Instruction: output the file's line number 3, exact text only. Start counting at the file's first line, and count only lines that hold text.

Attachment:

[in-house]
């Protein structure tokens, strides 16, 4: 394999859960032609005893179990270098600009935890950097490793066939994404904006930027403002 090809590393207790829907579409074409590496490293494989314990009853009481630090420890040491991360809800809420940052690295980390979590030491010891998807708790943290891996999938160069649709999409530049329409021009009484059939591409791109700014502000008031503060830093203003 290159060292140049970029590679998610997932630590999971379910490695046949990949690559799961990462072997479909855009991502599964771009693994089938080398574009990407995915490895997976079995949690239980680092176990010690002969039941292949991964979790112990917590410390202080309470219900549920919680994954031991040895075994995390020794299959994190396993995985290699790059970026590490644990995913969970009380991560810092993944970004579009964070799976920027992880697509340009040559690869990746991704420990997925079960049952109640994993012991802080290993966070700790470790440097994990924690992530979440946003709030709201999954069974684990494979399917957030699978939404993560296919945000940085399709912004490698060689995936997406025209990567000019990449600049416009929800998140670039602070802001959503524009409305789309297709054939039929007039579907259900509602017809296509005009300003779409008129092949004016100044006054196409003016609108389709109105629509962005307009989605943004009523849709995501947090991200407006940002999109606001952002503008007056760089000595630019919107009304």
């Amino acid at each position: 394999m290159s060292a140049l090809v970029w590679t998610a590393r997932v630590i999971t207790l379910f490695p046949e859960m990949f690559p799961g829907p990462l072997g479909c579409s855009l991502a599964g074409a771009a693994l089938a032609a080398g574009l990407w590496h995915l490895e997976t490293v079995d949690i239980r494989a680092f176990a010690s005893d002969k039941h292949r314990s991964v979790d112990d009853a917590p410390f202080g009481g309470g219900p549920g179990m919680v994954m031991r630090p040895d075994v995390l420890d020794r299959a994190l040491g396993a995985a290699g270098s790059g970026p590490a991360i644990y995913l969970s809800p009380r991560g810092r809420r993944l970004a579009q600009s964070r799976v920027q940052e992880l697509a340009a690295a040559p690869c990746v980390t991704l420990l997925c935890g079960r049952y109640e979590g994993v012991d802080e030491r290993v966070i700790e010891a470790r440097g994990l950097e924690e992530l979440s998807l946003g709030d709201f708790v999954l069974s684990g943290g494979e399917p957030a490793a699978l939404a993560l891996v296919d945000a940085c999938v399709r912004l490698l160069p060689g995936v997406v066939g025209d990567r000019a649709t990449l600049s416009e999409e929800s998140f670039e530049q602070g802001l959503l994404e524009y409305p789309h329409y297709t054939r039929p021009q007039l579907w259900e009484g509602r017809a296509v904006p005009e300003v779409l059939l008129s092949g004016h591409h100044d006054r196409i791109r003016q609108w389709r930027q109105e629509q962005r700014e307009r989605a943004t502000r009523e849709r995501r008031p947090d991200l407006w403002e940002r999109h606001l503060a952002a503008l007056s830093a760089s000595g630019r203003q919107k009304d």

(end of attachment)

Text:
């Amino acid at each position: 394999m290159s060292a140049l090809v970029w590679t998610a590393r997932v630590i999971t207790l379910f490695p046949e859960m990949f690559p799961g829907p990462l072997g479909c579409s855009l991502a599964g074409a771009a693994l089938a032609a080398g574009l990407w590496h995915l490895e997976t490293v079995d949690i239980r494989a680092f176990a010690s005893d002969k039941h292949r314990s991964v979790d112990d009853a917590p410390f202080g009481g309470g219900p549920g179990m919680v994954m031991r630090p040895d075994v995390l420890d020794r299959a994190l040491g396993a995985a290699g270098s790059g970026p590490a991360i644990y995913l969970s809800p009380r991560g810092r809420r993944l970004a579009q600009s964070r799976v920027q940052e992880l697509a340009a690295a040559p690869c990746v980390t991704l420990l997925c935890g079960r049952y109640e979590g994993v012991d802080e030491r290993v966070i700790e010891a470790r440097g994990l950097e924690e992530l979440s998807l946003g709030d709201f708790v999954l069974s684990g943290g494979e399917p957030a490793a699978l939404a993560l891996v296919d945000a940085c999938v399709r912004l490698l160069p060689g995936v997406v066939g025209d990567r000019a649709t990449l600049s416009e999409e929800s998140f670039e530049q602070g802001l959503l994404e524009y409305p789309h329409y297709t054939r039929p021009q007039l579907w259900e009484g509602r017809a296509v904006p005009e300003v779409l059939l008129s092949g004016h591409h100044d006054r196409i791109r003016q609108w389709r930027q109105e629509q962005r700014e307009r989605a943004t502000r009523e849709r995501r008031p947090d991200l407006w403002e940002r999109h606001l503060a952002a503008l007056s830093a760089s000595g630019r203003q919107k009304d």